Wednesday, September 28, 2016

Take a virtual tour of Tokyo's bookstores

I have been aware of AbeBooks for years as a source of used and out-of-print books. According to Wikipedia it is an e-commerce global online marketplace that offers books, collectible art, and ephemera from sellers in more than fifty countries. Amazon bought the company in 2008.

Photo by Colin Laird, "A Tour of Tokyo's Bookshops"
Again Wikipedia: "AbeBooks' users can search across the listings of many independent bookstores thereby allowing small, independent players to compete with bookselling superstores. Some of the member bookstores offer their books online only, while others also maintain a regular storefront.

"Booksellers upload their inventory data to the AbeBooks database, specifying information about each book including condition and price. Prices are fixed (with US$1 being the minimum) and there are no auctions. Items available range from the extremely common, where there might be hundreds of copies listed, to truly unique manuscript material worth thousands of dollars. In addition to books, magazines, audio books, journals, illustration art, vintage photographs and paper ephemera are offered."

I was not aware that AbeBooks offered something like a virtual tour of Tokyo's bookstores. The Jimbocho district is the center of Japanese bookselling with something like 175 shops and stalls in the area. While most of the books are in Japanese, a dedicated browser may find a rarity in English or a picture book for which the text is not crucial.

I spent a delightful afternoon one day poking around Jimbocho's shops, and taking AbeBooks's virtual tour may be the next best thing.

Tuesday, September 20, 2016

Why translation is such a challenge

The Three-Body Problem by Liu Cixin is an interesting science fiction novel, published originally in China in 2008. In 2014, Tor published the English translation of Ken Liu who added a "Translator's Postscript" to the book in which he writes:

"The act of translation involves breaking down one piece of work in one language and ferrying the pieces across a gulf to reconstitute them into a new work in another language. When the gulf separating the two is as wide as the Pacific Ocean that separates China from America, the task can be daunting."

Because I am currently working with a Japanese conversation partner to translate a book of short stories into English, I know whereof Liu speaks. There are historical, cultural, and linguistic challenges. Liu uses an occasional footnote, and tried to keep them to a minimum by, wherever possible, adding a few information phrases. I have avoided footnotes entirely for informational phrases. For example, one Japanese story begins: "They decided to visit both parents' homes on the August Obon holiday, the first after their marriage. Obon after all is reunion time; the time to return to the family home, to visit all the relatives, and to clean the family graves. The time when the spirits of one's ancestors visit the household altar."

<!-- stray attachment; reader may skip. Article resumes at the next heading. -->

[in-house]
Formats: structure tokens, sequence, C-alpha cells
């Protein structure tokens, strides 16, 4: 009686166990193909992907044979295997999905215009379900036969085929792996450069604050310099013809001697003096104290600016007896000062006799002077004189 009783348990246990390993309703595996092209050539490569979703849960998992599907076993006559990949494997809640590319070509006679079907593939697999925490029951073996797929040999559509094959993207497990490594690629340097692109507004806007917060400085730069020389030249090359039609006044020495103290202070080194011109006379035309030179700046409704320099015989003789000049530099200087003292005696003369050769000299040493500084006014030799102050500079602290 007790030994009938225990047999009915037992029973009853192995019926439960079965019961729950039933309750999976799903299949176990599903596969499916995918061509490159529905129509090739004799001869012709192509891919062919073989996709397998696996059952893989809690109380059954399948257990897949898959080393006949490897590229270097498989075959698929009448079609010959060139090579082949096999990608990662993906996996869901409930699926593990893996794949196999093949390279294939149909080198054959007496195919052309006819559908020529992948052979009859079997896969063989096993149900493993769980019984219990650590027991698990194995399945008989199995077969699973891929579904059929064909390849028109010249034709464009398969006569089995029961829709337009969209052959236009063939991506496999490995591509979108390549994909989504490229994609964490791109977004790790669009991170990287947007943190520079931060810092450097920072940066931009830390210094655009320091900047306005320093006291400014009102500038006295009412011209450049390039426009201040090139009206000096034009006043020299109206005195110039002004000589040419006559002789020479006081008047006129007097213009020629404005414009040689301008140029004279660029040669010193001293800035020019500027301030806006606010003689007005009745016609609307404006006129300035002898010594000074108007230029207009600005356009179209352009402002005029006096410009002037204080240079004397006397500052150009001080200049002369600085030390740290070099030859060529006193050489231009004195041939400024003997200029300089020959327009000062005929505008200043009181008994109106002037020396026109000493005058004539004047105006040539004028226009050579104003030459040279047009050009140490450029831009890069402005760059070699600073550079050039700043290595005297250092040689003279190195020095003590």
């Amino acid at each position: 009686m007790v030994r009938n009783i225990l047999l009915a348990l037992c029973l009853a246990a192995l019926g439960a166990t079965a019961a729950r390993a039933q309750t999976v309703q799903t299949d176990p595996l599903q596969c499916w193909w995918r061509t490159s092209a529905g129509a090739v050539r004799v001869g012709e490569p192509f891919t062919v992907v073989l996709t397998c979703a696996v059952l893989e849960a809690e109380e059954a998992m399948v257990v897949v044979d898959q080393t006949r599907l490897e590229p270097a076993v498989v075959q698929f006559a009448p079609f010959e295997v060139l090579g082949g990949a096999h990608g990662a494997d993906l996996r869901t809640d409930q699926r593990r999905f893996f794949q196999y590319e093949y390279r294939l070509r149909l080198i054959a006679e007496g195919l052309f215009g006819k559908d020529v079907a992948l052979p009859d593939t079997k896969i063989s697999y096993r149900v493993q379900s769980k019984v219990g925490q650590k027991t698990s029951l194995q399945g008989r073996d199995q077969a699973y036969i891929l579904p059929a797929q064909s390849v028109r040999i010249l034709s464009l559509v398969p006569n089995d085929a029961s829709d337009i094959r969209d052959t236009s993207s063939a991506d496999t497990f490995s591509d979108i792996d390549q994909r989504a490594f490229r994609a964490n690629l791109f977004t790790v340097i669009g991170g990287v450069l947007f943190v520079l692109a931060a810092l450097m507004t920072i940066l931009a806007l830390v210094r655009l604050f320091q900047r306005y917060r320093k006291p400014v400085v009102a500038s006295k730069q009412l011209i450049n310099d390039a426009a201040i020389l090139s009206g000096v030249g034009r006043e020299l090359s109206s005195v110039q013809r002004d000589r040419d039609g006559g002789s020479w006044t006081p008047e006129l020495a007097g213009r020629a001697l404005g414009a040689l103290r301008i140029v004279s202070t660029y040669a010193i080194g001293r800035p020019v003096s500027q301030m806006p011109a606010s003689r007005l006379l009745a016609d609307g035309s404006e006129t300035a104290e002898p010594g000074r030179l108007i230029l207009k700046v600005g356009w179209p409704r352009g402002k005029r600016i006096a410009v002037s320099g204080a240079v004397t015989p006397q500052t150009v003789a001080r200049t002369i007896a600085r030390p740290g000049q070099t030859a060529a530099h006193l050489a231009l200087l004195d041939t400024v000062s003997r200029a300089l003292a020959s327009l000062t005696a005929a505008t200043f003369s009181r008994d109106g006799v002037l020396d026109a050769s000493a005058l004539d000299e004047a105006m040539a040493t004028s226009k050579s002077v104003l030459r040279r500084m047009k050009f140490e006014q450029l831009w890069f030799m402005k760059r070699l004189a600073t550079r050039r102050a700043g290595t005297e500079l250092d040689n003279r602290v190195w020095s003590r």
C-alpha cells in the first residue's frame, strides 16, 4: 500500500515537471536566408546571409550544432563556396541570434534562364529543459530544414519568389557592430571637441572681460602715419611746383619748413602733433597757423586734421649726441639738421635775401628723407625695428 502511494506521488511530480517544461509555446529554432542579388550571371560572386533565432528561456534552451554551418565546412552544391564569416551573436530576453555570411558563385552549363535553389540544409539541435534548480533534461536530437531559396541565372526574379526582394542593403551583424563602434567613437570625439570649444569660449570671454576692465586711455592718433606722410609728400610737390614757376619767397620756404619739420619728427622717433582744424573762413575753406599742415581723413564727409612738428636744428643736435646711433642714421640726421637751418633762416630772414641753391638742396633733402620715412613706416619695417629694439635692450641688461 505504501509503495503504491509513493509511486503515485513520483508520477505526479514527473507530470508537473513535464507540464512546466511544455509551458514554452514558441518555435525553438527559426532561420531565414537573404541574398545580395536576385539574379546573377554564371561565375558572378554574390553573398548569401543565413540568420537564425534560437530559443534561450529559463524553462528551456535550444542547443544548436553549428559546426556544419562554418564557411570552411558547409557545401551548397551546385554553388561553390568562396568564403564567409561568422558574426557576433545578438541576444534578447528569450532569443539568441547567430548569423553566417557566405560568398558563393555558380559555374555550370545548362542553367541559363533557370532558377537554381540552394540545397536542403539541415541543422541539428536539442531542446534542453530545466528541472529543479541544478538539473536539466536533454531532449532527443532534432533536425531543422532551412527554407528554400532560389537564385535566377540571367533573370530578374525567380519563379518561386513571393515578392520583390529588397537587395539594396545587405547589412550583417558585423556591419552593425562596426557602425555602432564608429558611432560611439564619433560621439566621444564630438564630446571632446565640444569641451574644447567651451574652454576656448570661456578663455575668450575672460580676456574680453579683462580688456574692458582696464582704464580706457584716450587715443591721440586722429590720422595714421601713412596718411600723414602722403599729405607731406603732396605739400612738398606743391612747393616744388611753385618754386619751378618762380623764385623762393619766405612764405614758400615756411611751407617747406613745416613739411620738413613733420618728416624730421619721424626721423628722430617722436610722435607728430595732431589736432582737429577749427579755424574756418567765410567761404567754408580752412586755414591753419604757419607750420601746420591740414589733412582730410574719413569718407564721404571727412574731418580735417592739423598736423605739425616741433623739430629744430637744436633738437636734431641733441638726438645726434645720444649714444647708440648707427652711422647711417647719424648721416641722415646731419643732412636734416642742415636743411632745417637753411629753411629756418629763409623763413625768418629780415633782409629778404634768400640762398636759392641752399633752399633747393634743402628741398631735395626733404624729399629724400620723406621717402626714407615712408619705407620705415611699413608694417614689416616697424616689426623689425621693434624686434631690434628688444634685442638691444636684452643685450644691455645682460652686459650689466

The italic sentence is not in the original because Japanese readers know what the Obon holiday is. I could have made the sentence a footnote, but because Obon is central to the story I felt it was important to save the reader the distraction of looking at the bottom of the page to understand the significance of the couple's decision.

Liu writes, "Overly literal translations, far from being faithful, actually distort meaning by obscuring sense." How true, how true. He continues, "But translations can also pay so little attention to the integrity of the source that almost nothing of the original's flavor or voice survives." I'm sure that's also true, and it is something I think about often.

He writes that the "best translations into English do not, in fact, read as if they were originally written in English. The English words are arranged in such a way that the reader sees a glimpse of another culture's patterns of thinking, hears an echo of another language's rhythms and cadences, and feels a tremor of another people's gestures and movements." It sounds good, but I'm not sure I agree.

In Japanese, the verb—when it's not omitted because it's understood—comes at the end of the sentence. Dialogue may not need markers ("he said," "she said") because the speaker is using a masculine or feminine word. Japanese tends to use more double negatives than English. I have the impression that the Japanese I am translating uses the passive voice more than a contemporary American writer would. Japanese has no plurals, no articles ("the," "a," "an"), and relatively few pronouns.

My goal in translation is to convey the story's meaning clearly. I know that in certain passages, the English is less ambiguous than what is on the page. But I also know that native Japanese readers  understand meanings within the ambiguity that American readers cannot. I'm afraid that if that means the story reads as if it was originally written in English, so be it.

When the book is available, I'll let you know and you can judge whether the stories sound as if they were written in English or something between English and Japanese.